In April 1891 the first course consisted of nine holes fully contained within the area occupied by our present first, second and eighteenth holes and part of our present practice ground. This course was very short-lived as the Committee wanted 18 holes, and by August 1891 further ground was leased to the south of Houston Road. 

The course was well described in 1928 in a Club booklet as delightfully situated on the moorland above Kilmacolm. It abounds with natural hazards which have been utilised in the layout of the holes. The turf which is of a close knit and springy nature compares favourably with the turf of many seaside courses and the greens, many of which are undulating, are kept in first class condition. The situation of the course, its general features, the quality of the turf and character of the greens are such that the Kilmacolm Golf Course has been described, not inaptly, as ‘a miniature Gleneagles’.

The Temperance Movement

There was one interesting matter in the 1920s which is worthy of mention. It arose because of a strong national temperance movement with the village of Kilmacolm Parish voting for ‘no licence’ when the local veto poll was held. This caused several changes as local pubs and also a hotel were forced to close in the village. At this time Kilmacolm was regarded by the Temperance Movement as an exemplary village, unlike Bridge of Weir, as reflected in the local rhyme

Kilmacolm for fun and frolics
Bridge of Weir for alcoholics

However, Kilmacolm Golf Club had held a licence to sell alcoholic drinks since 1902, as fortunately (or by careful planning !) the Kilmacolm Golf Club is not in the Parish of Kilmacolm, as its southern boundary is an ancient March Dyke which separates the Parish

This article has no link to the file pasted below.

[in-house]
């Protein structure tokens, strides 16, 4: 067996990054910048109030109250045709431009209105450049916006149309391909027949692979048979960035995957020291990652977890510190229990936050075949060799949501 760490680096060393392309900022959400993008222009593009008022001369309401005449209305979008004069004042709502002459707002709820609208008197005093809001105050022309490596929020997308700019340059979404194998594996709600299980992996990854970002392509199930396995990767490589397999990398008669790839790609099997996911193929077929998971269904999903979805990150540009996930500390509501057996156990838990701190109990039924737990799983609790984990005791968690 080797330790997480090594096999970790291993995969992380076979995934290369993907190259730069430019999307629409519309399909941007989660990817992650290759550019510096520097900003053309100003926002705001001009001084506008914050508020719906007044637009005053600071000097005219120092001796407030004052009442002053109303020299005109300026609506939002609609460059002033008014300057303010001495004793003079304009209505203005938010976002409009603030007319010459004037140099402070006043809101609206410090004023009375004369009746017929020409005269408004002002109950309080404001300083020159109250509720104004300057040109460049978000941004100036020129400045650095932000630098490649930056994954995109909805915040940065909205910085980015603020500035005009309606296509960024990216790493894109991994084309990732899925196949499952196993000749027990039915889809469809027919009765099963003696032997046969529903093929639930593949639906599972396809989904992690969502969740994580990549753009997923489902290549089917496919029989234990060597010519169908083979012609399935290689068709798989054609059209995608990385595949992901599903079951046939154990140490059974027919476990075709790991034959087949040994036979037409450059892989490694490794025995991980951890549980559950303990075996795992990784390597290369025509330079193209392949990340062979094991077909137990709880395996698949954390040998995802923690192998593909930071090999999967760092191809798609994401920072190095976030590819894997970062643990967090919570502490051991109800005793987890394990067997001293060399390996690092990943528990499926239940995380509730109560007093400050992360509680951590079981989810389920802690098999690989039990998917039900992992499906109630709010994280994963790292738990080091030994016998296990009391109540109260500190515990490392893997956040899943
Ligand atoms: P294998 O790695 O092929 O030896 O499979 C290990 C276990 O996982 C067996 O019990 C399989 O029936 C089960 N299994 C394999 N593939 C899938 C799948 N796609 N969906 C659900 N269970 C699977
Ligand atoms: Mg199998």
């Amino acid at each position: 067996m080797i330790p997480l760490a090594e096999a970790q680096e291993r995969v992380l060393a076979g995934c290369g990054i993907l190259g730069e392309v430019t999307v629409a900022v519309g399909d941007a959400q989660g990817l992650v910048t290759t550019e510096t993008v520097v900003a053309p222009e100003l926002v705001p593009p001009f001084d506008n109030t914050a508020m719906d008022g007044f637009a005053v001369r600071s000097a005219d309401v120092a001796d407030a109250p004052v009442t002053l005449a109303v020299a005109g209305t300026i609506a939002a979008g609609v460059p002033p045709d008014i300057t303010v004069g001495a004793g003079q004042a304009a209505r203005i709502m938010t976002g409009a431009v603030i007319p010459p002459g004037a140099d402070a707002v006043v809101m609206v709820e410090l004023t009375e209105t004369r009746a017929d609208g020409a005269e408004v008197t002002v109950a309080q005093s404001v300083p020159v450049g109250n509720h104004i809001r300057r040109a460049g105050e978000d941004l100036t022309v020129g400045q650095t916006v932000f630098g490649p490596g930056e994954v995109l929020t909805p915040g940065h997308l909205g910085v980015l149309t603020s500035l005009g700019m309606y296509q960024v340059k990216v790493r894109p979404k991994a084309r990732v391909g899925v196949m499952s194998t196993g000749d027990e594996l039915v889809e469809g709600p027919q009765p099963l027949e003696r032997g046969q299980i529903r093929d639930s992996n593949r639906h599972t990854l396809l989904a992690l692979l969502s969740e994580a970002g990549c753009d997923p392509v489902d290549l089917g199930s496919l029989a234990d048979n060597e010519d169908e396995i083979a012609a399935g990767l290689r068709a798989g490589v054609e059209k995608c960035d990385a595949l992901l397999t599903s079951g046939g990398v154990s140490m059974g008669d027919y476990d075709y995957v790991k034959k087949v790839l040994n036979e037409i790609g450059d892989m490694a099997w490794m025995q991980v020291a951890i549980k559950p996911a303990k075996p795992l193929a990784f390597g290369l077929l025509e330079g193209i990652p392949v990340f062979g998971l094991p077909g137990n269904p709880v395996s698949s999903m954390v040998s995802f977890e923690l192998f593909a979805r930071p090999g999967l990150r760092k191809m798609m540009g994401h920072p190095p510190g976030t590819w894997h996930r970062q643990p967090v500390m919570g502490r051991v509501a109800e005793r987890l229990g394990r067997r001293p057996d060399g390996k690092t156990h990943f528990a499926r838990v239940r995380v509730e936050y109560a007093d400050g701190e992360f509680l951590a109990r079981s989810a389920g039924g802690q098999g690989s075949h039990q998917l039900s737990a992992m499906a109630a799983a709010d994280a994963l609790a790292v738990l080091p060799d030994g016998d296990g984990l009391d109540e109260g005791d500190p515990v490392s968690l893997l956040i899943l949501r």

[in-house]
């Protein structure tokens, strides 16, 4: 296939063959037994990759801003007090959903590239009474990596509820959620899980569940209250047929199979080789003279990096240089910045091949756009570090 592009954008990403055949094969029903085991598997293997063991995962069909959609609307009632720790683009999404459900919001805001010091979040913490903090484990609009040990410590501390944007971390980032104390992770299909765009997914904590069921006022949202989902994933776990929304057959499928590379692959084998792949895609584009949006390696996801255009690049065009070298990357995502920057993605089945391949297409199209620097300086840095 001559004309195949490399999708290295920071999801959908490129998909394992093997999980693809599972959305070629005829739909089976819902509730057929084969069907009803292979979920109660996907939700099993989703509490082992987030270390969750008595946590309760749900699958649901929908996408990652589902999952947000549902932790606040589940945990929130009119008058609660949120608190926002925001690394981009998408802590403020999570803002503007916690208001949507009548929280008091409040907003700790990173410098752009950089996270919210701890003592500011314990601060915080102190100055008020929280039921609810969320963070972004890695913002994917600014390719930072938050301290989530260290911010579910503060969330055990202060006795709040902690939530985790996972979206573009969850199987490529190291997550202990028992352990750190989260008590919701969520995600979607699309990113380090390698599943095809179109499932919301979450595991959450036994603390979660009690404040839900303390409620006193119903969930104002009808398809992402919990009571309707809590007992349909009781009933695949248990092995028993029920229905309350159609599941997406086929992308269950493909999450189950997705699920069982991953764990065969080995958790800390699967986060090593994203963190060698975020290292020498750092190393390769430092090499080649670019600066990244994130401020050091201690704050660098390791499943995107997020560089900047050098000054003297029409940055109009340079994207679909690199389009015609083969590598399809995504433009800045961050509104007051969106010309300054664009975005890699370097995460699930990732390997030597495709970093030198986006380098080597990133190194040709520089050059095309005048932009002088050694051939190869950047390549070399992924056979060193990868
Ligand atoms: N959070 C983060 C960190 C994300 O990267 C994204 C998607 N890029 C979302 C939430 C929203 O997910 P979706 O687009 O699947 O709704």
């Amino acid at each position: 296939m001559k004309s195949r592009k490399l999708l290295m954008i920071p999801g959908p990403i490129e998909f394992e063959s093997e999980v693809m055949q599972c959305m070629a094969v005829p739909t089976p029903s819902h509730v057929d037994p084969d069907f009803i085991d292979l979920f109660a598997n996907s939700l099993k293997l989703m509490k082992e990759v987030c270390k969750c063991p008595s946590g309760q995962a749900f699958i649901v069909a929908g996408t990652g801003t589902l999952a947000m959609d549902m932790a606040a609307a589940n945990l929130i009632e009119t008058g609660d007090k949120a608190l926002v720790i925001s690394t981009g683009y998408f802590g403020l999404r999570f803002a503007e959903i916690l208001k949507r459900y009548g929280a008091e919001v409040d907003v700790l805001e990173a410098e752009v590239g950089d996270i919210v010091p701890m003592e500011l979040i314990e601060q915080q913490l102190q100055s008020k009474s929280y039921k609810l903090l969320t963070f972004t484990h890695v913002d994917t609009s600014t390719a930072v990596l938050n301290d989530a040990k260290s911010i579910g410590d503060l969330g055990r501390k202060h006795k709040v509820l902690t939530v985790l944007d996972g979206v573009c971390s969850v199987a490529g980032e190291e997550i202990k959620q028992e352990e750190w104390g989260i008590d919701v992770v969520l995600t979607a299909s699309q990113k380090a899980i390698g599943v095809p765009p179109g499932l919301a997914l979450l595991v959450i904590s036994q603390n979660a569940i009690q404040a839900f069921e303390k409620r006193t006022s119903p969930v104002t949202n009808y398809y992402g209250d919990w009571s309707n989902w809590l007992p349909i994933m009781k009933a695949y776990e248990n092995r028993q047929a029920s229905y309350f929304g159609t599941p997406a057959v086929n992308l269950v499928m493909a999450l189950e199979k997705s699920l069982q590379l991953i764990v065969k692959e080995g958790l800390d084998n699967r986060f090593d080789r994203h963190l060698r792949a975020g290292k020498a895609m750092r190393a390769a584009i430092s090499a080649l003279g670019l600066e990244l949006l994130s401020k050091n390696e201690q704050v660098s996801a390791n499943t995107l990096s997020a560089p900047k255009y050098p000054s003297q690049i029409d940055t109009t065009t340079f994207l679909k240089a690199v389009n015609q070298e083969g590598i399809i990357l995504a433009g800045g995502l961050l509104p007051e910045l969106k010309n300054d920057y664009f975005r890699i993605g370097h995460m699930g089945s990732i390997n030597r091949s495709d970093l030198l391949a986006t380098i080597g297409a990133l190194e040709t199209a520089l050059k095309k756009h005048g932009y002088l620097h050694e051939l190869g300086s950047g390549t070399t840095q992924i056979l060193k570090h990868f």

of Kilmacolm from that of Houston. However several Golf Club members introduced a motion, at the Annual General Meeting of 1926, that the Club like the village should be ‘dry’ but it was decisively defeated on a card vote by 207 votes to 49, much to the relief of most
of the members! Historically this is the largest recorded vote at a meeting of the membership of the Club.


Ownership & Opportunity

1984 was a very special year for the Club. Captain Allan McNeilage and his Committee were able to negotiate the purchase of the Club ground from Elderslie Estates whose tenants we had been since 1891. With this achievement future Committees were able to make improvements to Course and Clubhouse as the Club prepared for its Centenary Celebrations in 1991, and could look forward with confidence to our next century of golf at Kilmacolm.

The next improvement to the Clubhouse occurred in 1990, after members had been asked for their views on what new facilities were required. The members’ response to a questionnaire from the Committee clearly demonstrated their desire to extend the changing room facilities, have an improved casual dress bar and to have a proper mixed entrance to the Clubhouse.

Plans were drawn up and the new extension was completed at a cost of £155,000 in good time for the Club Centenary and much to the satisfaction of the members. It was observed at the time that the Captains involved in 1989 and 1990 were Gordon Farquhar and Willie Douglas, a civil engineer and architect respectively, a combination in the wider world that can often be a recipe for disaster but within the confines of our Club had gone very smoothly, and the final result of their efforts was much admired and appreciated by the membership. 

Extracts taken from ‘Kilmacolm Golf Club, A Celebration of 125 Years’ By David Mason and Victor Weldin

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